- What the Fed wants to do and what it seeks to accomplish with that action seem at war with each other: If I understand what the Fed is doing, its intent is to keep interest rates low to induce higher real growth (and lower unemployment) in the economy. There is an inherent contradiction between the Fed’s action and its objective. If the economy starts growing faster, market interest rates cannot and will not stay low, no matter what the Fed does. Thus, the only way the Fed can keep interest rates low for an extended period is if low interest rates do not translate into a stronger economy. I would argue that the the Fed’s earlier moves in this recession (QE1, QE2 and Operation Twist) make this point for me. Interest rates have stayed low, with mortgage rates and corporate bond rates at historical lows, but they have done so, because the economy has stagnated.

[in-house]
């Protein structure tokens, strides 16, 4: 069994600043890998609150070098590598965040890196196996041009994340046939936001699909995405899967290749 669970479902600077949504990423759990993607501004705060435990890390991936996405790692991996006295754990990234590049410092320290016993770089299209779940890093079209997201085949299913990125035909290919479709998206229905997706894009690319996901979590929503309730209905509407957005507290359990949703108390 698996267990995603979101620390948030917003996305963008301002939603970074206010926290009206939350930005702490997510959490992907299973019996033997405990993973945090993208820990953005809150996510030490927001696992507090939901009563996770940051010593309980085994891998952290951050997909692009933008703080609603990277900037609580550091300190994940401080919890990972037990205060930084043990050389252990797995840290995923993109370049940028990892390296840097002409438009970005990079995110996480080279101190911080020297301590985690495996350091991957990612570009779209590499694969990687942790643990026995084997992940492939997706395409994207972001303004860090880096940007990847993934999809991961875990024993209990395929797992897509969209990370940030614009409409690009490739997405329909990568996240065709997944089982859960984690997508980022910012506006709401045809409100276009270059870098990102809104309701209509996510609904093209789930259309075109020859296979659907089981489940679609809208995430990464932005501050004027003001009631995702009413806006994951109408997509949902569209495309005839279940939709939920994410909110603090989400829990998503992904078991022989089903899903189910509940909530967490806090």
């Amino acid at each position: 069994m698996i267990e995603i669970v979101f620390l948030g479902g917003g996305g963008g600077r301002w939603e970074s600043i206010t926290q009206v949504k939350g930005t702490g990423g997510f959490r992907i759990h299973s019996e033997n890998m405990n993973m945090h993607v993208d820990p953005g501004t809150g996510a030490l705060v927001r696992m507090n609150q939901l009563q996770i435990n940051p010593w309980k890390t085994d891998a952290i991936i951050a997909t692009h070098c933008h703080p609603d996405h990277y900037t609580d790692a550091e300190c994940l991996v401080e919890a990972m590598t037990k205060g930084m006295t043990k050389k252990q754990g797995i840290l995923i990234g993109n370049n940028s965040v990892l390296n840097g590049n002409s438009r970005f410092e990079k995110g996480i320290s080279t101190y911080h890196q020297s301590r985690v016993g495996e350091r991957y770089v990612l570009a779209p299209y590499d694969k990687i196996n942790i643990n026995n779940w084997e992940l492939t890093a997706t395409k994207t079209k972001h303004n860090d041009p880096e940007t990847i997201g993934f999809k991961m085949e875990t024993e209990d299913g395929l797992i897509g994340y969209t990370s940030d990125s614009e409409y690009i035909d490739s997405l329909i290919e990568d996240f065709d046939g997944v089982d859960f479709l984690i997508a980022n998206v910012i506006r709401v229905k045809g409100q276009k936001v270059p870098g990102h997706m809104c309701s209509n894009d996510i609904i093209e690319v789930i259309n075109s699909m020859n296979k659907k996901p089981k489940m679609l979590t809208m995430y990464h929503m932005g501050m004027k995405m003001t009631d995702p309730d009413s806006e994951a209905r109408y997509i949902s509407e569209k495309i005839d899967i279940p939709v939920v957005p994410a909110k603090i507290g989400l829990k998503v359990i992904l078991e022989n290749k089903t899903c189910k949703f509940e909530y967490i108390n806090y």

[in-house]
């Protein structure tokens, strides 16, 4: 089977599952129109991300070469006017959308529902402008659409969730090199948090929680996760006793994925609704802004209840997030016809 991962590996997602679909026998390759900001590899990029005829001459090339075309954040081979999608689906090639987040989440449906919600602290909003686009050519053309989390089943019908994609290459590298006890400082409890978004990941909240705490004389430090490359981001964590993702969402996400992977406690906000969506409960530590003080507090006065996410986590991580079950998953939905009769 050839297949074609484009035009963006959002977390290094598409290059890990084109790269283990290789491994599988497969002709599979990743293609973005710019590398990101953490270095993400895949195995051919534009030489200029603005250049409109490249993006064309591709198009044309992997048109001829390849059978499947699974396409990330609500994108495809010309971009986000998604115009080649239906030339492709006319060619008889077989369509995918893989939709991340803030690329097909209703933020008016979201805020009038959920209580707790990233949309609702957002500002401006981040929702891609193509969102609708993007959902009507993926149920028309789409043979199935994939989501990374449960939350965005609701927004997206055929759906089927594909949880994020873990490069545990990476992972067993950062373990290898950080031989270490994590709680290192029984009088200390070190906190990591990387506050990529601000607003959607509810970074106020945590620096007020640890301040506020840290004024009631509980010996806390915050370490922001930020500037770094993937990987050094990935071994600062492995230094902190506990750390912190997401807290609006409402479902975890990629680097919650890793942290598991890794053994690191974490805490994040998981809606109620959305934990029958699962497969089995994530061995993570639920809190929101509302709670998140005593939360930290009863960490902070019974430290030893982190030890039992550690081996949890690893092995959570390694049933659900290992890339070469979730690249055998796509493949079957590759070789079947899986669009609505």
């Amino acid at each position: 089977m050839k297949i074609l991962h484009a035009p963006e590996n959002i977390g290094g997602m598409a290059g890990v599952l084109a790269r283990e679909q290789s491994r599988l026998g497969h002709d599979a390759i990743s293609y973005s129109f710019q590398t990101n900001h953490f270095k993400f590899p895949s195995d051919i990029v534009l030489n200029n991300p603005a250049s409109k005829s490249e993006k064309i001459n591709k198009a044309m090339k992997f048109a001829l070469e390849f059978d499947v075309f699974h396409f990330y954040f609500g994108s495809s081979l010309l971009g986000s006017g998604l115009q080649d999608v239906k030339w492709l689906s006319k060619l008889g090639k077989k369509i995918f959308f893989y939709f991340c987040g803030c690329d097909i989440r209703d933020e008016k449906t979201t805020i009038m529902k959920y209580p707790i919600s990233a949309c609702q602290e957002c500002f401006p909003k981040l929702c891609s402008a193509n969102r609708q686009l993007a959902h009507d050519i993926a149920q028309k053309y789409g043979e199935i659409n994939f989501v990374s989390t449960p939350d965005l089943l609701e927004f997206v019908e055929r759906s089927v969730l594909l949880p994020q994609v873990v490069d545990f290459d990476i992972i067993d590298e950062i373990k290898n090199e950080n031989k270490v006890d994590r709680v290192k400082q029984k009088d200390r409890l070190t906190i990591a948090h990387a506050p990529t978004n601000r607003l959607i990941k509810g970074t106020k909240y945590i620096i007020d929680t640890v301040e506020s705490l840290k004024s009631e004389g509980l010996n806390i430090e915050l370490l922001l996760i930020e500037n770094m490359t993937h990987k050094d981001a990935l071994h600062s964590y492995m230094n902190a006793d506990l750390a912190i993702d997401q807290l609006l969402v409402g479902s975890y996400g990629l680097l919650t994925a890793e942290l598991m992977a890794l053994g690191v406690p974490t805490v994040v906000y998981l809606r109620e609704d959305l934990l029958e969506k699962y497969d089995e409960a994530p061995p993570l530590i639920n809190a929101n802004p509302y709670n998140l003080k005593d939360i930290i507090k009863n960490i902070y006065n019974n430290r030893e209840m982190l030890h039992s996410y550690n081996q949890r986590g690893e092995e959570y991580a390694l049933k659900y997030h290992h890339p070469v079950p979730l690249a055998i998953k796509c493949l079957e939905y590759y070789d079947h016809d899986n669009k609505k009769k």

To address the question of whether the Fed action is good for stock prices/values, I would list three “macro” variables that underlie the valuation of all equities:
- The risk free rate: The first corner of the triangle is of course the risk free rate, i.e, the rate you would earn as an investor on a guaranteed investment. Holding all else constant, a lower risk free rate should translate into higher equity values.
- Equity risk premium: The second corner is the equity risk premium, which is the premium that investors demand for investing in stocks as compensation for exposure to macroeconomic risk, i.e., uncertainty about real economic growth and inflation. Holding all else constant, a lower equity risk premium should translate into higher equity values.
- Real Growth: The third corner is real economic growth, with higher real growth, all else held constant, translating into higher equity values.